Kurs i tenkning og skriving - for skrivere av viktige dokumenter Dette kurset hjelper kunnskapsteam å tenke strukturert rundt en problemstilling bidrar til raskere/bedre kunnskapsproduksjon og høyere gjenbruksverdi av intellektuell kapital i kunnskapsorganisasjoner. Kurset brukes av store statlige og private virksomheter hvor små beslutningsforbedringer gir store økonomiske eller samfunnsmessige utslag. Kundereferanser - Econ Analyse, Pöyry Consulting, DnB Shipping/Offshore/Logistikk, Fokus Bank, PwC, Statnett, Direktoratet for økonomistyring, Telenor.
Kurs: Lær å si det viktigste først Les mer om kurset Prepare, Produce, Present som Carl tilbyr profesjonelle team - analytikere, konsulenter og andre som forberedet beslutninger med store økonomiske konsekvenser. Referanse kunder DnB Bank, Pricewaterhouse Coopers, Pöyry, Stanett, Statoil, m.fl.
— THE received wisdom about economic life in the Nordic countries is
easily summed up: people here are incomparably affluent, with all their
needs met by an efficient welfare state. They believe it themselves.
Yet the reality - as this Oslo-dwelling American can attest, and as
some recent studies confirm - is not quite what it appears.
Even as the Scandinavian establishment peddles this dubious line, it
serves up a picture of the United States as a nation divided,
inequitably, among robber barons and wage slaves, not to mention armies
of the homeless and unemployed. It does this to keep people believing
that their social welfare system, financed by lofty income taxes,
provides far more in the way of economic protections and amenities than
the American system. Protections, yes -but some Norwegians might
question the part about amenities.
In Oslo, library collections are woefully outdated, and public
swimming pools are in desperate need of maintenance. News reports
describe serious shortages of police officers and school supplies. When
my mother-in-law went to an emergency room recently, the hospital was
out of cough medicine. Drug addicts crowd downtown Oslo streets, as The
Los Angeles Times recently reported, but applicants for methadone
programs are put on a months-long waiting list.
In Norway, the standard line is that there must be some mistake,
that such things simply should not happen in "the world's richest
country." Why do Norwegians have such a wealthy self-image? Partly
because, compared with their grandparents (who lived before the
discovery of North Sea oil), they are rich. Few, however, question
whether it really is the world's richest country.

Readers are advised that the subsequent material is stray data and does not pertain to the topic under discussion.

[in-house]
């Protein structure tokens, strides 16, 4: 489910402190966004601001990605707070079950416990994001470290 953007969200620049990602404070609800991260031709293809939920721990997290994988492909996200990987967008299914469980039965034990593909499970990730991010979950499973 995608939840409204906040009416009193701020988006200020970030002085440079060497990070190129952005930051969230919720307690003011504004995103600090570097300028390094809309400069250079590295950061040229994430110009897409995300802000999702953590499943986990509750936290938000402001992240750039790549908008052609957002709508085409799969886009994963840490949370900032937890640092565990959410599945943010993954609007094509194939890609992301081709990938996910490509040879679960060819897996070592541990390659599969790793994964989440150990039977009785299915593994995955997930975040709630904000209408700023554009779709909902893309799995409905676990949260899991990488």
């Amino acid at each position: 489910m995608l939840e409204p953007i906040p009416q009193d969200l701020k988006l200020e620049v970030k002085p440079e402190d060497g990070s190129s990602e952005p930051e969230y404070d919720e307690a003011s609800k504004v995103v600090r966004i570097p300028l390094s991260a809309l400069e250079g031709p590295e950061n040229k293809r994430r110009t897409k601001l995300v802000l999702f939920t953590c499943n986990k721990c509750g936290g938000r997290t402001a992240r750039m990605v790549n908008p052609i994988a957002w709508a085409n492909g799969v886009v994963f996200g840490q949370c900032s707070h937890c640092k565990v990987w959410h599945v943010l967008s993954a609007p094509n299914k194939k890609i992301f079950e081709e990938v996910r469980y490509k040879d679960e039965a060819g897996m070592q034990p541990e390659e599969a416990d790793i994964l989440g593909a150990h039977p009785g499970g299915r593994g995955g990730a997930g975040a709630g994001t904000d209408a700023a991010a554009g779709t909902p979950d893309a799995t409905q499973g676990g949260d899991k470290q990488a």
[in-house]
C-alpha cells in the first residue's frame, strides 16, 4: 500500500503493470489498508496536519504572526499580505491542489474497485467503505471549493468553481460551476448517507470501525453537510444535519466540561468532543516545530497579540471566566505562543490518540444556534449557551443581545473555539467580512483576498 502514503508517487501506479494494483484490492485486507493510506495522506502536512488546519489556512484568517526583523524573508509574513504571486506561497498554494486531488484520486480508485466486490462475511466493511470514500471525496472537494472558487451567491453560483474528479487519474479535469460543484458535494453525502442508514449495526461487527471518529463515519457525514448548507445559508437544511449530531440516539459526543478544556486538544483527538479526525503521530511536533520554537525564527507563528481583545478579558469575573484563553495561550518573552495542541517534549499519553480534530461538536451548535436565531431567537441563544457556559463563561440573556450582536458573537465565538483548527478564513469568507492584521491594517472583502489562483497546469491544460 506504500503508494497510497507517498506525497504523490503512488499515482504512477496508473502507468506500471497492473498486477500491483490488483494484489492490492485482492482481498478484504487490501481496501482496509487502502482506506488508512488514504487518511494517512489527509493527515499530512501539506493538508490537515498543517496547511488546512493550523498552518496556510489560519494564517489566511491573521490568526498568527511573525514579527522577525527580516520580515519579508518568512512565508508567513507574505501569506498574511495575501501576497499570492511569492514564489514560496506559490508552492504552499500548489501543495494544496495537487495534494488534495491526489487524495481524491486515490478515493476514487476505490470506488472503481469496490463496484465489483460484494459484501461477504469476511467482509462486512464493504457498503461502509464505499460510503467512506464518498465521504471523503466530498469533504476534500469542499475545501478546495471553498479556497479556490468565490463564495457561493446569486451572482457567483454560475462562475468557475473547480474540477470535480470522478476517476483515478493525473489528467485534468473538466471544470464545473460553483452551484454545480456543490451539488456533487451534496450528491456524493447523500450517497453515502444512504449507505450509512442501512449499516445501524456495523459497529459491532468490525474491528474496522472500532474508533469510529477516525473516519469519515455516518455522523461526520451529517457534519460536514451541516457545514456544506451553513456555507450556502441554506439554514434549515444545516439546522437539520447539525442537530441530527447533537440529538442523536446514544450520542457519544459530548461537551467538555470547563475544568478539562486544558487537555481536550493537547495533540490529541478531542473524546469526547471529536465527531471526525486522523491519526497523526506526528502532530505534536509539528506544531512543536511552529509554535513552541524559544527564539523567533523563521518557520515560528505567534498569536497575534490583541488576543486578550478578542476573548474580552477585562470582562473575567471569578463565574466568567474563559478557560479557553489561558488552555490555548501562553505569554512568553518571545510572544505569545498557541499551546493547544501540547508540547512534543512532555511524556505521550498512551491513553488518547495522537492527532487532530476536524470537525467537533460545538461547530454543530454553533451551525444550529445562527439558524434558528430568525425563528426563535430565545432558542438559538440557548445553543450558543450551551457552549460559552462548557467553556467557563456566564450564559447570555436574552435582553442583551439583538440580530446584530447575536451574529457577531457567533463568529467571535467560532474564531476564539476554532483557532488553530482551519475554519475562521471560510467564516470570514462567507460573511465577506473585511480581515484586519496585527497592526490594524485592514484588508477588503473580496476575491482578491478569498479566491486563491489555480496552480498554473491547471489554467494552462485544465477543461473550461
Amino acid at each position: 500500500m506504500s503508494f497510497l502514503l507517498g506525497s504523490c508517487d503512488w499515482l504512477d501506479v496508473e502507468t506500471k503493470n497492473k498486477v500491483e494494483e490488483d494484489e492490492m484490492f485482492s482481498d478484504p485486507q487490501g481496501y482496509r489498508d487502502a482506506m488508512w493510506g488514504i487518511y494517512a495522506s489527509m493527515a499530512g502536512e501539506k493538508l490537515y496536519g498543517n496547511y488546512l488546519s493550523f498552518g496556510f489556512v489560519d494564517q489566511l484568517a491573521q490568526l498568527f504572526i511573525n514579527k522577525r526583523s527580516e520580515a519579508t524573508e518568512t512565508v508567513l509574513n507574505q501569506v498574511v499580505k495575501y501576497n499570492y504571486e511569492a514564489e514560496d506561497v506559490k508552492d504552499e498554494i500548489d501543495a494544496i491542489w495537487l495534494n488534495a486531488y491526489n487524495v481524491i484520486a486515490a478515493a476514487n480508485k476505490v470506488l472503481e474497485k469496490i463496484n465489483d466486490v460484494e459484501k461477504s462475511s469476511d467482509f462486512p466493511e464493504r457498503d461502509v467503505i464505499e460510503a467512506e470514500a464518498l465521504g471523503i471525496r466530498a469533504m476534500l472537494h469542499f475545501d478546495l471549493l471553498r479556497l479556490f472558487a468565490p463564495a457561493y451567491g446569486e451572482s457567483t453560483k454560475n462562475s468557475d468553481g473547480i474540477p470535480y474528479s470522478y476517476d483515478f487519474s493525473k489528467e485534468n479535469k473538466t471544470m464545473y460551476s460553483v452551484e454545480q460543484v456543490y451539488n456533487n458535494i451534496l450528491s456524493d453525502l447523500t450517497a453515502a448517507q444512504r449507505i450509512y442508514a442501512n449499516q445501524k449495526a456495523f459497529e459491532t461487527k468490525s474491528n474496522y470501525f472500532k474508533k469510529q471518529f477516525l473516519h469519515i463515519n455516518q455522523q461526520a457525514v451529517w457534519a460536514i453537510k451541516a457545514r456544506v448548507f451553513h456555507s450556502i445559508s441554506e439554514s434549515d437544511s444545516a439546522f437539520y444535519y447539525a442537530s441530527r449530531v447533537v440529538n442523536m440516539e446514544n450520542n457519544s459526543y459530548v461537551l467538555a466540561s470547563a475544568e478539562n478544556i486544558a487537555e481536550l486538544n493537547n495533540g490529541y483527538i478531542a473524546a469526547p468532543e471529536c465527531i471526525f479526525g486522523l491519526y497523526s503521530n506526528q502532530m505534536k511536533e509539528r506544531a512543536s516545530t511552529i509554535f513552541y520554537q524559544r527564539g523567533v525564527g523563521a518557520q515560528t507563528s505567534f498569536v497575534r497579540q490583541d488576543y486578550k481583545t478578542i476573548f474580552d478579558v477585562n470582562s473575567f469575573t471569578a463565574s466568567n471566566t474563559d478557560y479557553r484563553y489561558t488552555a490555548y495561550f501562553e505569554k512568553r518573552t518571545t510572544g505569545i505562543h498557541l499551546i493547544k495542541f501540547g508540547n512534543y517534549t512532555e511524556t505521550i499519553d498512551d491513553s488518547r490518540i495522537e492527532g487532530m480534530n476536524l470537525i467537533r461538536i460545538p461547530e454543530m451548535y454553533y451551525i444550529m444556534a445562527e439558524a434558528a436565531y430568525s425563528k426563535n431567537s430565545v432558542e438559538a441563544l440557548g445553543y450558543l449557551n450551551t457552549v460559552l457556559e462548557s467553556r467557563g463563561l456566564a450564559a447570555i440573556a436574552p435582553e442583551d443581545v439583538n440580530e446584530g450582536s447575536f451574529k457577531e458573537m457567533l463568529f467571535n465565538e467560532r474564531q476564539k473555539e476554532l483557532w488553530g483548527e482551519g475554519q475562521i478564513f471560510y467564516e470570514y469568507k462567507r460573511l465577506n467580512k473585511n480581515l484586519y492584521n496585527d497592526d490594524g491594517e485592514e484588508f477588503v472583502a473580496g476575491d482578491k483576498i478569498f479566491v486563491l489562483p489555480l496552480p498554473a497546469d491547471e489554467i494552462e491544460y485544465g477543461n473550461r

After I moved here six years ago, I quickly noticed that Norwegians
live more frugally than Americans do. They hang on to old appliances
and furniture that we would throw out. And they drive around in wrecks.
In 2003, when my partner and I took his teenage brother to New York -
his first trip outside of Europe - he stared boggle-eyed at the cars in
the Newark Airport parking lot, as mesmerized as Robin Williams in a
New York grocery store in "Moscow on the Hudson."
One image in particular sticks in my mind. In a Norwegian language
class, my teacher illustrated the meaning of the word matpakke -
"packed lunch" - by reaching into her backpack and pulling out a hero
sandwich wrapped in wax paper. It was her lunch. She held it up for all
Yes, teachers are underpaid everywhere. But in Norway the matpakke
is ubiquitous, from classroom to boardroom. In New York, an office
worker might pop out at lunchtime to a deli; in Paris, she might enjoy
quiche and a glass of wine at a brasserie. In Norway, she will sit at
her desk with a sandwich from home.
It is not simply a matter of tradition, or a preference for a basic,
nonmaterialistic life. Dining out is just too pricey in a country where
teachers, for example, make about $50,000 a year before taxes. Even the
humblest of meals - a large pizza delivered from Oslo's most popular
pizza joint - will run from $34 to $48, including delivery fee and a 25
percent value added tax.
Not that groceries are cheap, either. Every weekend, armies of
Norwegians drive to Sweden to stock up at supermarkets that are a
bargain only by Norwegian standards. And this isn't a great solution,
either, since gasoline (in this oil-exporting nation) costs more than
$6 a gallon.
All this was illuminated last year in a study by a Swedish research
organization, Timbro, which compared the gross domestic products of the
15 European Union members (before the 2004 expansion) with those of the
50 American states and the District of Columbia. (Norway, not being a
member of the union, was not included.)
After adjusting the figures for the different purchasing powers of
the dollar and euro, the only European country whose economic output
per person was greater than the United States average was the tiny tax
haven of Luxembourg, which ranked third, just behind Delaware and
slightly ahead of Connecticut.
The next European country on the list was Ireland, down at 41st
place out of 66; Sweden was 14th from the bottom (after Alabama),
followed by Oklahoma, and then Britain, France, Finland, Germany and
Italy. The bottom three spots on the list went to Spain, Portugal and